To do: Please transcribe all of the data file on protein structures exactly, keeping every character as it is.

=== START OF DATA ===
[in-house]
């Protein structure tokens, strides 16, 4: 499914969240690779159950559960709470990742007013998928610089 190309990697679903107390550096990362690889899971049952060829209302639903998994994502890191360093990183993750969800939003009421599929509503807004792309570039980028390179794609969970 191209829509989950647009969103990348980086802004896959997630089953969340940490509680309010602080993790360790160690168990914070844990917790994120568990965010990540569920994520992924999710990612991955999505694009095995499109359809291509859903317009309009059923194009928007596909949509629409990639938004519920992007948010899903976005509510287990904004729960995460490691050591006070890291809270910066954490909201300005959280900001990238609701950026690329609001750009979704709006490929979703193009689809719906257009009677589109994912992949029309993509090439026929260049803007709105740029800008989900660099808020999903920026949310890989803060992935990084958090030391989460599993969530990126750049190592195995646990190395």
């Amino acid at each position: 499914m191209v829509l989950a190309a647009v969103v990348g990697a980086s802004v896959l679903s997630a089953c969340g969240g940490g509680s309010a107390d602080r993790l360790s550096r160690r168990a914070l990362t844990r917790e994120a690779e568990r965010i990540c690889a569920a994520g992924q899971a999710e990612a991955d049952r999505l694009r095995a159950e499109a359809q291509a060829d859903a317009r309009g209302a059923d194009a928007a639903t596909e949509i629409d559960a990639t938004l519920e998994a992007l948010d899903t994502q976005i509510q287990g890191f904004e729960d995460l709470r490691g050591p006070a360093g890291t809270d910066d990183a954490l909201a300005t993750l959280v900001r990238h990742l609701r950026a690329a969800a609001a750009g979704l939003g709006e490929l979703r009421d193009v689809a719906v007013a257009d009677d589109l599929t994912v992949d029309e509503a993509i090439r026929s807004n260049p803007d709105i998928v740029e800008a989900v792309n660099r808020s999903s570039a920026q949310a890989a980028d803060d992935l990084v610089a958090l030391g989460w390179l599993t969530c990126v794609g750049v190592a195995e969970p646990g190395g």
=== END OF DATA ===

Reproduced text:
[in-house]
């Protein structure tokens, strides 16, 4: 499914969240690779159950559960709470990742007013998928610089 190309990697679903107390550096990362690889899971049952060829209302639903998994994502890191360093990183993750969800939003009421599929509503807004792309570039980028390179794609969970 191209829509989950647009969103990348980086802004896959997630089953969340940490509680309010602080993790360790160690168990914070844990917790994120568990965010990540569920994520992924999710990612991955999505694009095995499109359809291509859903317009309009059923194009928007596909949509629409990639938004519920992007948010899903976005509510287990904004729960995460490691050591006070890291809270910066954490909201300005959280900001990238609701950026690329609001750009979704709006490929979703193009689809719906257009009677589109994912992949029309993509090439026929260049803007709105740029800008989900660099808020999903920026949310890989803060992935990084958090030391989460599993969530990126750049190592195995646990190395």
């Amino acid at each position: 499914m191209v829509l989950a190309a647009v969103v990348g990697a980086s802004v896959l679903s997630a089953c969340g969240g940490g509680s309010a107390d602080r993790l360790s550096r160690r168990a914070l990362t844990r917790e994120a690779e568990r965010i990540c690889a569920a994520g992924q899971a999710e990612a991955d049952r999505l694009r095995a159950e499109a359809q291509a060829d859903a317009r309009g209302a059923d194009a928007a639903t596909e949509i629409d559960a990639t938004l519920e998994a992007l948010d899903t994502q976005i509510q287990g890191f904004e729960d995460l709470r490691g050591p006070a360093g890291t809270d910066d990183a954490l909201a300005t993750l959280v900001r990238h990742l609701r950026a690329a969800a609001a750009g979704l939003g709006e490929l979703r009421d193009v689809a719906v007013a257009d009677d589109l599929t994912v992949d029309e509503a993509i090439r026929s807004n260049p803007d709105i998928v740029e800008a989900v792309n660099r808020s999903s570039a920026q949310a890989a980028d803060d992935l990084v610089a958090l030391g989460w390179l599993t969530c990126v794609g750049v190592a195995e969970p646990g190395g």